MARINE CORPS BASE CAMP PENDLETON, Calif. -- Fallujah, Iraq, is more than 5,000 miles away, but in a dark room surrounded by movie screens, Marines were able to simulate patrolling in a convoy ready to engage enemy fighters in the battle weary town.
Marines of 1st and 2nd Combined Anti-Armor Team, 2nd Battalion, 5th Marine Regiment, conducted simulated convoy operations in the Combat Convoy Simulator aboard Camp Las Pulgas here, July 25.
The $5.5 million virtual reality training facility projects digital environments on movie screens which simulate combat scenarios such as high-value target extractions, patrols, medical evacuations and calls for close-air support. The projected environments can mimic the clime and place of Afghanistan or Iraq. The training helped 2nd Bn., 5th Marines, prepare for an upcoming deployment in support of the 31st Marine Expeditionary Unit.
“The scenarios in the Combat Convoy Simulator are based on actual events that have happened in country,” said Staff Sgt. Joshua Hoefler, a section leader serving with 2nd CAAT and native of Lake Elsinore, Calif. “The training here is designed to have a certain level of stress to it and be comparable to what you might experience in combat. We’re trying to train our new Marines to become more comfortable with stressful situations so if they find themselves in one, they will be prepared.”
Nearly 30 Marines can train simultaneously in two seven-ton trucks and four humvees in each of the two simulator buildings in the facility. Each vehicle can be seen on the 360-degree screen and can interact with one another during training scenarios.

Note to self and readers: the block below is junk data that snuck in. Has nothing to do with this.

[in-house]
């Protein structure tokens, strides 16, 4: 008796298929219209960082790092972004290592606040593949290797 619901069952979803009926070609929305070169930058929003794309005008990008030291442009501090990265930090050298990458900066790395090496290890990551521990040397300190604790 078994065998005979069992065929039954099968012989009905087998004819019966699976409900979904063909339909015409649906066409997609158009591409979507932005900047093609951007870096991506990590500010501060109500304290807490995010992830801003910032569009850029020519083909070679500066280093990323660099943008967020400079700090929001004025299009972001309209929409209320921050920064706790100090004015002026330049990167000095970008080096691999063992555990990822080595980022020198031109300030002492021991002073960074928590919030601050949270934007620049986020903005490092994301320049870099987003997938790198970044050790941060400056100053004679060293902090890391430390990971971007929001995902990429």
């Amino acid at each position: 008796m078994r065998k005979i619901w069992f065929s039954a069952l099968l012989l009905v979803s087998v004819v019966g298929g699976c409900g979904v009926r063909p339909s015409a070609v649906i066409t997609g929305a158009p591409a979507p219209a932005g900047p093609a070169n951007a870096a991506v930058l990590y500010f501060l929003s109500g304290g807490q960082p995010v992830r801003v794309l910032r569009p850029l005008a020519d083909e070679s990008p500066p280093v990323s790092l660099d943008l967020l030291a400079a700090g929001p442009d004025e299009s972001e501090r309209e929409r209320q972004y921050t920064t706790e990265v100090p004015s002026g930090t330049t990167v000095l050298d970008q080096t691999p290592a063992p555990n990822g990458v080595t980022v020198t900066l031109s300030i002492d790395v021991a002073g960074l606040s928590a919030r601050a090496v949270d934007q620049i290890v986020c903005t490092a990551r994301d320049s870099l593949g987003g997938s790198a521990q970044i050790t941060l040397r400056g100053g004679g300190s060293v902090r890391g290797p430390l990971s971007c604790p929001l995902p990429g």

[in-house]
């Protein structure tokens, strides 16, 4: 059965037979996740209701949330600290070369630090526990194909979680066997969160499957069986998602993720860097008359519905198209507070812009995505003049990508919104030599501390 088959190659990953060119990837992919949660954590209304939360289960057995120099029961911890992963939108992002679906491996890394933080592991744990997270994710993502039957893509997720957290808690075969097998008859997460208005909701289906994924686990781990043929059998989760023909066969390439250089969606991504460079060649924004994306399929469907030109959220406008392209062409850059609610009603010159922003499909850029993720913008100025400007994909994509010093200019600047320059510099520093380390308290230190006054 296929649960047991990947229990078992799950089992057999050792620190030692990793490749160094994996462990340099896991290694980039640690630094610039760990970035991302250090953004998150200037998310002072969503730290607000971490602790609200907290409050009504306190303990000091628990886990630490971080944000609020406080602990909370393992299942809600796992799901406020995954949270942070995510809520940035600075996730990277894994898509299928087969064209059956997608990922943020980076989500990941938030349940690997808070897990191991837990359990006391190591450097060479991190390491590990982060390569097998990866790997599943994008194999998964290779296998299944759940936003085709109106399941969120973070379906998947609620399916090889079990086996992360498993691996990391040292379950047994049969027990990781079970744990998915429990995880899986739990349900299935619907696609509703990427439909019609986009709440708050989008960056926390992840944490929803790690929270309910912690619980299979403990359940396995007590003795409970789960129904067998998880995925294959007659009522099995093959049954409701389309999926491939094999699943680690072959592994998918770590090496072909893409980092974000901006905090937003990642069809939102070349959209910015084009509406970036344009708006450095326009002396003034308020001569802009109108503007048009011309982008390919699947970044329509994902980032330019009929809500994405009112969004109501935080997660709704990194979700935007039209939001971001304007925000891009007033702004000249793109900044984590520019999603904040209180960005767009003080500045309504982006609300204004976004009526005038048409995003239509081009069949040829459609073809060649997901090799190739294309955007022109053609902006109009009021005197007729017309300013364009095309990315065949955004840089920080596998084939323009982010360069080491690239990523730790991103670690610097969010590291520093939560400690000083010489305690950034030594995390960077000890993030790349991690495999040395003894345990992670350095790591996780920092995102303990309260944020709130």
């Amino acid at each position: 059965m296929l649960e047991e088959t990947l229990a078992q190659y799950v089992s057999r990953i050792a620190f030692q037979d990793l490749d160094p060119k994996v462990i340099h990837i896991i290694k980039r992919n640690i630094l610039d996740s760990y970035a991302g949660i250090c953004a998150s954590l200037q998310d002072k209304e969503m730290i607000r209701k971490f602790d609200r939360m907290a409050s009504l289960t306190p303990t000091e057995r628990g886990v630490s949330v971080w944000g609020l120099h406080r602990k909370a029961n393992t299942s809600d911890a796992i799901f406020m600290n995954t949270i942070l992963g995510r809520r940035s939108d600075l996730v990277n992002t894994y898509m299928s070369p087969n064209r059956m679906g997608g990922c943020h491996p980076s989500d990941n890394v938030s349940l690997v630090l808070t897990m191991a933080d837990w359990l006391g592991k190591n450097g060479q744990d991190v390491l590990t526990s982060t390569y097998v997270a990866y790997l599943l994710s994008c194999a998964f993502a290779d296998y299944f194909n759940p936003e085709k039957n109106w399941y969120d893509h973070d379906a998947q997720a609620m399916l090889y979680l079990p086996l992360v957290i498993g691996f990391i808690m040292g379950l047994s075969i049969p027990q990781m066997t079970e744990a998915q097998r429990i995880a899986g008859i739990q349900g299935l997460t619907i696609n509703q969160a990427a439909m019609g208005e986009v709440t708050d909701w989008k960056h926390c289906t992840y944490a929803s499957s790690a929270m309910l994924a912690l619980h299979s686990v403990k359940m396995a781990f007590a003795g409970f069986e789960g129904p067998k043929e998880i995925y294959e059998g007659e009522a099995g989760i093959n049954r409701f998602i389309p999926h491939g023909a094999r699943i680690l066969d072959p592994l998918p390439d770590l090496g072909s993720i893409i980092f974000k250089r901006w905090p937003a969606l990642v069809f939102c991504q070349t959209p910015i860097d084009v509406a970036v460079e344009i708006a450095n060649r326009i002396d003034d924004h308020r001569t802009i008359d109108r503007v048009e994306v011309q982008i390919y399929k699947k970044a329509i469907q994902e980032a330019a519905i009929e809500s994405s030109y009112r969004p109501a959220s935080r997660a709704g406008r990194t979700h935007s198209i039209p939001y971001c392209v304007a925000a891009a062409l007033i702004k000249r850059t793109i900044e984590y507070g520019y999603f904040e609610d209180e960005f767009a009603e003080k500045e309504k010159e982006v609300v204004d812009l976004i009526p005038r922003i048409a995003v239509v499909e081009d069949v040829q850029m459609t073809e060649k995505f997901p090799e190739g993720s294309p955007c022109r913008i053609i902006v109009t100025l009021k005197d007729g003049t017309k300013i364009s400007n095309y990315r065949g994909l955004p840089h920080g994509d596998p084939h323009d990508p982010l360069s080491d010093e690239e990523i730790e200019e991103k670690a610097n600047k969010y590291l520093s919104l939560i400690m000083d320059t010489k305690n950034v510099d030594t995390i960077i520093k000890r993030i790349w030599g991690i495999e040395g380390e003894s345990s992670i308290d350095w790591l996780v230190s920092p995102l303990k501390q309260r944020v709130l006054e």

Marines in the CCS never know what to expect because the simulator operator can throw a different situation at them by placing improvised explosive device indicators on roadsides or send squads of insurgents to attack the convoy.
“The training here really keeps you on your toes and keeps everyone engaged,” said Lance Cpl. Dason Ott, a vehicle commander serving with 2nd CAAT and native of Kanab, Utah. “When we train on ranges performing the same drills time after time, you can lose focus because you know exactly what’s going to happen or where a target is going to appear. The unknown factor is a huge benefit to our training and is something we don’t normally experience.”
To provide an even more realistic experience, pressurized air generates recoil in the weapons after every round fired.The wireless weapons actively engage computer-generated enemy insurgents on the screen and the Marines can visually see where their shots impact in real time, Hoefler said.
Another advantage of the CCS is the caliber of after action review. From verbal communication to individual shots fired, everything is recorded on camera or in the computer system. The recordings of each team during scenarios can provide instant feedback, give visual aid to any mistakes that may have occurred and can be replayed in the future to teach new Marines.
“With the Marine Corps undergoing spending cuts, the CCS allows for cost-effective training,” Hoefler said. “While engaging Marines in a realistic training environment, it saves time, maintenance, ammunition and weapons.”
Marines completed their training at the CCS after three continuous days. First and 2nd CAAT are slated to continue a high-tempo training schedule before deploying in support of the 31st MEU later this year.